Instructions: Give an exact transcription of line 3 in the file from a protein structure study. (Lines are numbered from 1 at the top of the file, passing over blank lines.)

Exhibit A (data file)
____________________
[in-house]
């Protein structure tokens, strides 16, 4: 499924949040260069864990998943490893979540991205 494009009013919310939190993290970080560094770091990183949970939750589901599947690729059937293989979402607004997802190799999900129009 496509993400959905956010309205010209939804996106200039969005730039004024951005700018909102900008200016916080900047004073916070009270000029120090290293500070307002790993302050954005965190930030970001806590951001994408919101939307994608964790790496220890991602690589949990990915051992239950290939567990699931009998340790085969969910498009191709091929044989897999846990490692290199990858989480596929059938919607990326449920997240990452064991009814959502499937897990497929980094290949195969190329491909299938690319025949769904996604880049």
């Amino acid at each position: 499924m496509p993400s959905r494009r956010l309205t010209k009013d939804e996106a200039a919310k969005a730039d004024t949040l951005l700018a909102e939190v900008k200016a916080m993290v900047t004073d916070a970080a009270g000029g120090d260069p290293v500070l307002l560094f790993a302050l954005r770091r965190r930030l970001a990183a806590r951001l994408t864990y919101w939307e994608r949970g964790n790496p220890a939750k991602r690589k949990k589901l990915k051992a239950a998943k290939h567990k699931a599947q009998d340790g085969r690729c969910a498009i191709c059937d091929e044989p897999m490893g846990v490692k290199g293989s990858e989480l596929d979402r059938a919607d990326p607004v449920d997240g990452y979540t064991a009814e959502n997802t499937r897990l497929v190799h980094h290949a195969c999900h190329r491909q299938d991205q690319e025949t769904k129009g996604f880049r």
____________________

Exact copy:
């Amino acid at each position: 499924m496509p993400s959905r494009r956010l309205t010209k009013d939804e996106a200039a919310k969005a730039d004024t949040l951005l700018a909102e939190v900008k200016a916080m993290v900047t004073d916070a970080a009270g000029g120090d260069p290293v500070l307002l560094f790993a302050l954005r770091r965190r930030l970001a990183a806590r951001l994408t864990y919101w939307e994608r949970g964790n790496p220890a939750k991602r690589k949990k589901l990915k051992a239950a998943k290939h567990k699931a599947q009998d340790g085969r690729c969910a498009i191709c059937d091929e044989p897999m490893g846990v490692k290199g293989s990858e989480l596929d979402r059938a919607d990326p607004v449920d997240g990452y979540t064991a009814e959502n997802t499937r897990l497929v190799h980094h290949a195969c999900h190329r491909q299938d991205q690319e025949t769904k129009g996604f880049r």